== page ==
Sustainable development

In 1987, Our Common Future (also known as the Brundtland Report) set out a definition of sustainable development that gained unanimous and international recognition: “development that meets the needs of the present without compromising the ability of future generations to meet their own needs”. Sustainable development therefore seeks to reconcile economic prosperity, social justice and environmental preservation objectives. 
 
Sustainable development aims to “achieve sustainability for society as a whole and the planet” (ISO 26000). For governments, the successful application of the concept is driven by the need to concretely and continuously consider the three pillars of sustainable development and the long-term impacts of government projects and programs (Rapport du commissaire au développement durable 2010).
 
Québec and Canada have pledged their commitment to sustainable development and more responsible consumption patterns.
 
 
 The European Union encouraged its member states to implement responsible procurement policies. In July 2008, the European Commission presented the Sustainable Consumption, Production and Industry Action Plan. According to the European Union, ecological public procurement can play a key role in stimulating the creation of new products, green technologies and innovation.
 
In 2010, the European Commission sought to establish for green public procurement standards for ten priority product and service categories: 
 
1. Construction
2. Food and catering services
3. Transport
4. Electricity
5. Office IT equipment
6. Textiles
7. Copying and graphic paper
8. Furniture
9. Cleaning products and services
10. Gardening products and services
 
In 2009, the Association Française de Normalisation (AFNOR, France) released a standard for public and private sector purchasers entitled FD X50-135 - Lignes directrices pour l'intégration des enjeux du développement durable dans la fonction achats. In late 2011, a benchmark was made public to clarify the ISO 26000 standard as it applies to procurement.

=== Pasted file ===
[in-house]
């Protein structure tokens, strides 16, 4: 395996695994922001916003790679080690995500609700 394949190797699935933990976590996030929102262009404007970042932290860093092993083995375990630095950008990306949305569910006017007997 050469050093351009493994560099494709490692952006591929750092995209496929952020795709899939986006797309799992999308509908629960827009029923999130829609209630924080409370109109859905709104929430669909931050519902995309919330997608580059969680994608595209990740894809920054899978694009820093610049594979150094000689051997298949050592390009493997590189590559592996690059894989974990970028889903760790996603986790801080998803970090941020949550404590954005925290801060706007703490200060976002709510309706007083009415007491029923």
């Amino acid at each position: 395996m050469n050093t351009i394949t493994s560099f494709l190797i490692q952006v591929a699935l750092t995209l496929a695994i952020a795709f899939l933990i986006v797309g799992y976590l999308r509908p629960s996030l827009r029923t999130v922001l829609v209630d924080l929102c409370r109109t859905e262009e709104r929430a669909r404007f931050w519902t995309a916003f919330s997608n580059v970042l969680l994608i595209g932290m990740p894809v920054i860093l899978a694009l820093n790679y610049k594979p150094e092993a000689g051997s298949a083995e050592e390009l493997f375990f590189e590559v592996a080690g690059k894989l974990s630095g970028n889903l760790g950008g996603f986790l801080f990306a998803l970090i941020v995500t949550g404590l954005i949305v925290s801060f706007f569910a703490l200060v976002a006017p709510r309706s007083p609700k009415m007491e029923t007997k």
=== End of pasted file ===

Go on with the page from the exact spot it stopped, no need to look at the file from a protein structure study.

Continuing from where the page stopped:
At the international level, the Rio+20 UN conference was held in 2012 and aimed to further promote responsible production and consumption patterns through the concerted actions of governments. Spearheaded by Switzerland, the initiative led to an action plan to strengthen the mobilization initiatives set out in the Marrakesh Process, an international multiparty approach to promote sustainable production and consumption through the 10-Year Framework of Programmes on Sustainable Consumption and Development. Jointly overseen by the United Nations Environment Program and the sustainable development division with the participation of national governments, private sector businesses and social organizations, the process was set in motion in 2002 after the UN World Summit on Sustainable Development. 
Following the summit, governments around the world recognized that sustainable production and consumption patterns constituted an essential component of sustainable development, making it possible to promote social economic development within the limits of the carrying capacities of ecosystems and decouple economic growth and environmental degradation. Through the life cycle perspective, sustainable consumption and development programmes enhance sustainable and efficient resource management throughout goods and services supply chains (report on the Marrakesh Process, 2011).